Actually, nanotechnology is an interdisciplinary study that allows us to develop new materials with new, interesting, and useful properties. Especially, photocatalytic degradation techniques should be more used in air purification because with this technique it is possible to decrease pollutants to certain acceptable limits [13].

    Photocatalysis is a promising technology for air purification because it can decompose gaseous pollutants (particularly volatile organic compounds (VOCs) directly into harmless CO2 and H2O under ambient conditions. Photocatalysis can be particularly suitable for removing low concentration pollutants (sub-ppm levels) in indoor environments where conventional adsorption technologies are not very efficient. Although photocatalytic air purification has been extensively investigated, it still falls far short of satisfying the requirements for practical usage [14]. However, there are challenges with regards to photocatalytic efficiency improvements, lab to industrial scaling up, and commercial product production. Figure 1 schematically shows the problems of air pollution and possible photocatalytic solutions based on TiO2.

    Figure 1: The problems of air pollution and possible photocatalytic solutions based on TiO2.


    In recent years, a number of products based on the photocatalytic properties of a thin layer of TiO2 at the surface of the material (such as glass, pavement, etc.) or embedded in paints or concrete have been used as photocatalytic self-cleaning and “depolluting” materials as a remediation technology mainly for NOx and aromatic VOCs in urban areas. The use of TiO2 photocatalysts as an emerging air pollution control technology has been reported in many locations worldwide. However, up to now, the effectiveness measured in situ and the expected positive impact on air quality of this relatively new technology has only been demonstrated in a limited manner [15].

    Air pollutants

    Air pollutants can be classified according to their origin as primary or secondary pollutants. Primary pollutants are those that are emitted directly by the sources to the atmosphere, like carbon monoxide (CO), sulphur dioxide (SO2), nitrogen oxides (NOx) and particles (PM10 and PM2.5). Secondary pollutants are formed from chemical reactions occurring in atmosphere, such as tropospheric ozone (O3), nitric acid (HNO3) and sulfuric acid (H2SO4) [16]. Ozone (smog) is created when pollutants emitted by cars, power plants, industrial boilers, refineries, and other sources chemically react in the presence of sunlight. Chemical interactions between SOx and NOx can produce ground-level ozone, and this can happen in the upper atmosphere too, leading to photochemical smog and acid rain [17].

    The major source of NOx in Europe is road transport, producing around 40% of the total emissions, comprising a mixture of nitric oxide (NO) and nitrogen dioxide (NO2) [18]. Gaseous pollutants are mainly controlled or removed by a few significant techniques: absorption, adsorption, chemical oxidation, and incineration. These techniques may be employed either singly or in combination, which, in turn, can be decided based on the type of pollutant. Gas adsorption is a surface phenomenon where gas molecules are adsorbed or are attracted to the surface and held on the surface of the solid.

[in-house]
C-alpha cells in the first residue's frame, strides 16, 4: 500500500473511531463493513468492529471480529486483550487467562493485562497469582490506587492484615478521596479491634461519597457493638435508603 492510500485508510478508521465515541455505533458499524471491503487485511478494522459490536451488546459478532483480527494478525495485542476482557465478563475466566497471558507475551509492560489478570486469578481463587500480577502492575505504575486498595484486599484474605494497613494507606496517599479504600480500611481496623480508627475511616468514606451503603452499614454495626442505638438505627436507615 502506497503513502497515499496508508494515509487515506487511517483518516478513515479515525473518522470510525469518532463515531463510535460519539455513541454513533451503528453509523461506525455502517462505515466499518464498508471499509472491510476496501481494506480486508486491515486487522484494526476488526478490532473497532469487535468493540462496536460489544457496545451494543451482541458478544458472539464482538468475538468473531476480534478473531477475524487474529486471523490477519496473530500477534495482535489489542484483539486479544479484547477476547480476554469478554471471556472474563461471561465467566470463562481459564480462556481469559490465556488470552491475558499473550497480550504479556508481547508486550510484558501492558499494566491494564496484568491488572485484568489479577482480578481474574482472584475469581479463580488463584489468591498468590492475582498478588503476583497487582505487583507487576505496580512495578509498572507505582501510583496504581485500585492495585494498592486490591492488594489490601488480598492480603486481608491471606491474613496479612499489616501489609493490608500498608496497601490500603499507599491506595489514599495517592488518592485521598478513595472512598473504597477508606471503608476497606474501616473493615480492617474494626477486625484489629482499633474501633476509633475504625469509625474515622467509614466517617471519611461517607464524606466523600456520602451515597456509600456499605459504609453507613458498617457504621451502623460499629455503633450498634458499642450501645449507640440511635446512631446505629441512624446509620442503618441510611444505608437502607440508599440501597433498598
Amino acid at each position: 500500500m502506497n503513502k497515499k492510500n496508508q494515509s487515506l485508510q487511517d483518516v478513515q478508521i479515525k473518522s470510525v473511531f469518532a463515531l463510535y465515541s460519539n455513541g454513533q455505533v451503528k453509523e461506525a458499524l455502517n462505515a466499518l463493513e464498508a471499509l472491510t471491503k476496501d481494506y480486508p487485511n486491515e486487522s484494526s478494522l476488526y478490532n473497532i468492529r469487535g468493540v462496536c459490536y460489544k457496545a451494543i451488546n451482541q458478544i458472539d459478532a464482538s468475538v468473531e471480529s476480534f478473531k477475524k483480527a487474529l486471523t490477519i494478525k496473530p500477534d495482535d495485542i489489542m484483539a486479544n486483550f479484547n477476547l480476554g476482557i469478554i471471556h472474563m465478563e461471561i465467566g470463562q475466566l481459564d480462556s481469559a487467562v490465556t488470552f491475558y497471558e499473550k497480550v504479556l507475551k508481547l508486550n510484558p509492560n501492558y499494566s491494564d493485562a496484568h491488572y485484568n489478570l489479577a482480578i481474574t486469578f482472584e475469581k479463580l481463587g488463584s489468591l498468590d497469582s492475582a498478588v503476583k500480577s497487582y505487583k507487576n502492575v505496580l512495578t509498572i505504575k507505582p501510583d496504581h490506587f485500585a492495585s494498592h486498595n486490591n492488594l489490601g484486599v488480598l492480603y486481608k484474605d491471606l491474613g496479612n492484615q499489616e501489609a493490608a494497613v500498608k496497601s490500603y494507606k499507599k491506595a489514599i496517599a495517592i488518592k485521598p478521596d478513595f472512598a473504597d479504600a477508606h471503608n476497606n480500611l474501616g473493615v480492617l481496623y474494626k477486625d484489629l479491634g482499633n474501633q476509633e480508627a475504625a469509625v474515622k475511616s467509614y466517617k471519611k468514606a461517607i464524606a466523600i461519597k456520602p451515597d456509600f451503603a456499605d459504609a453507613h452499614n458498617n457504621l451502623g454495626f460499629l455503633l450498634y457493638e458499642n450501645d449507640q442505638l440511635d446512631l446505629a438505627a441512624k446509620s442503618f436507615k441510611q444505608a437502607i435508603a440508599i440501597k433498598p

Heterogeneous photocatalysts for abatement of air pollutants

    The photocatalytic process is usually performed at room temperature and atmospheric pressure, and the possibility of using natural resources as sunlight, the morphology modification of the photocatalyst, makes easier the separation and reuse steps of the catalyst. Photocatalytic nanoparticles are able to promote the degradation of pollutants in aqueous and gas matrices, with resulting products presenting a lower environmental impact [19].

    Titanium dioxide considered one of the most environmentally friendly active photocatalysts that can be used with building materials safely and effectively to react with nitric oxides. TiO2 is frequently used to oxidize organic and inorganic compounds in air and water due to its strong oxidative ability and long-term photo-stability [20]. TiO2 is also a very common, non-expensive, and non-toxic material [21].

    When TiO2 nanoparticles are stimulated by sunlight, they convert air pollutants such as nitrogen oxides (NOx), volatile organic compounds (VOCs), carbon monoxide (CO), and ozone to more environmentally acceptable products such as calcium nitrate and carbon dioxide. Recently, Gopalan and co-workers summarized the prospective applications of TiO2-based building materials (cement, mortar, concretes, paints, coating, etc.) with relevance to the removal of outdoor/indoor NOx and volatile organic compounds, self-cleaning of the surfaces, etc. [22]. Already in 1999 Chiba of Japan [23] and Milan of Italy in 2002 [24] have applied the nano-TiO2 in the construction of cement concrete pavement. Also, it has been reported the use of TiO2 as a stone coating for self-cleaning and biocidal purposes for the protection of buildings and cultural heritage [25,26].

    TiO2 for NOx degradation

    The mechanism for photocatalytic NOx removal involves the adsorption of NO2 gas molecules onto hardened cement paste structures, the occurrence of hydrolysis of NO2 into the pores, and the formation of soluble nitrates [27].

    These experimental results demonstrated that cementitious materials could be tailored to decrease NOx levels through photocatalysis and showed their ability to bind NOx, in particular, NO2. Paved surfaces (e.g., highways, runways, parking lots, etc.) generally account for up to ~60% of developed urban areas and could be modified with a thin layer of TiO2-inclusive photocatalytic materials so that the topmost surface effectively clears the environment of the adverse effects of pollutants coupled through the influence of solar reflectance. In addition, urban temperatures could be controlled by simply coating wall surfaces with white photocatalytic materials. Such applications can be extended to parking lots and roads to reduce temperatures and to cool the environment, as well as to improve air quality Gopalan et al. [22].